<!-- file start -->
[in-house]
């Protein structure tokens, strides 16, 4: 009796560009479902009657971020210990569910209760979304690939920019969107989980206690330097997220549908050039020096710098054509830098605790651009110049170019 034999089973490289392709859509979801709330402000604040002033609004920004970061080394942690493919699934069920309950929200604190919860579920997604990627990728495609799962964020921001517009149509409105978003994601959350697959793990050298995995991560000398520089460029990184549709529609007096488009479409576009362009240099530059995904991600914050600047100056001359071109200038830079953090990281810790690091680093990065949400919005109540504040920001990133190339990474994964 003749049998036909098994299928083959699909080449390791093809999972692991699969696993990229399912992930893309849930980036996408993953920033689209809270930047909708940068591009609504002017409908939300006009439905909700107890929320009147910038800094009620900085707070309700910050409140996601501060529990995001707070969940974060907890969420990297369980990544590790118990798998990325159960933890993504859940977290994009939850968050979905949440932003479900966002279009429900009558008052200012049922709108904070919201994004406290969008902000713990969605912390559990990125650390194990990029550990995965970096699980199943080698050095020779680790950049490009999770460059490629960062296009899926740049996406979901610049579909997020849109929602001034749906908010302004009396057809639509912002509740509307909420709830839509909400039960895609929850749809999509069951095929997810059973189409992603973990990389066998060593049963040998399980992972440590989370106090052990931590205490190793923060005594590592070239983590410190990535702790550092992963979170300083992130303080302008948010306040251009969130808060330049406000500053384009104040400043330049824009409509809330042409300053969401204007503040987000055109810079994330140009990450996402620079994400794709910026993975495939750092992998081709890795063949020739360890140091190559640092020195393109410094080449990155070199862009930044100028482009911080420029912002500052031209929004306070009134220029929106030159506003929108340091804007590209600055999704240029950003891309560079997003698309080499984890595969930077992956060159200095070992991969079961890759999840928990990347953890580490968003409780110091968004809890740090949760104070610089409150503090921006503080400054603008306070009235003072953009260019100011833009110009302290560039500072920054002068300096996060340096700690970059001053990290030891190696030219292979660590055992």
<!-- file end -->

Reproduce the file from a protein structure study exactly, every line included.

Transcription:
[in-house]
């Protein structure tokens, strides 16, 4: 009796560009479902009657971020210990569910209760979304690939920019969107989980206690330097997220549908050039020096710098054509830098605790651009110049170019 034999089973490289392709859509979801709330402000604040002033609004920004970061080394942690493919699934069920309950929200604190919860579920997604990627990728495609799962964020921001517009149509409105978003994601959350697959793990050298995995991560000398520089460029990184549709529609007096488009479409576009362009240099530059995904991600914050600047100056001359071109200038830079953090990281810790690091680093990065949400919005109540504040920001990133190339990474994964 003749049998036909098994299928083959699909080449390791093809999972692991699969696993990229399912992930893309849930980036996408993953920033689209809270930047909708940068591009609504002017409908939300006009439905909700107890929320009147910038800094009620900085707070309700910050409140996601501060529990995001707070969940974060907890969420990297369980990544590790118990798998990325159960933890993504859940977290994009939850968050979905949440932003479900966002279009429900009558008052200012049922709108904070919201994004406290969008902000713990969605912390559990990125650390194990990029550990995965970096699980199943080698050095020779680790950049490009999770460059490629960062296009899926740049996406979901610049579909997020849109929602001034749906908010302004009396057809639509912002509740509307909420709830839509909400039960895609929850749809999509069951095929997810059973189409992603973990990389066998060593049963040998399980992972440590989370106090052990931590205490190793923060005594590592070239983590410190990535702790550092992963979170300083992130303080302008948010306040251009969130808060330049406000500053384009104040400043330049824009409509809330042409300053969401204007503040987000055109810079994330140009990450996402620079994400794709910026993975495939750092992998081709890795063949020739360890140091190559640092020195393109410094080449990155070199862009930044100028482009911080420029912002500052031209929004306070009134220029929106030159506003929108340091804007590209600055999704240029950003891309560079997003698309080499984890595969930077992956060159200095070992991969079961890759999840928990990347953890580490968003409780110091968004809890740090949760104070610089409150503090921006503080400054603008306070009235003072953009260019100011833009110009302290560039500072920054002068300096996060340096700690970059001053990290030891190696030219292979660590055992």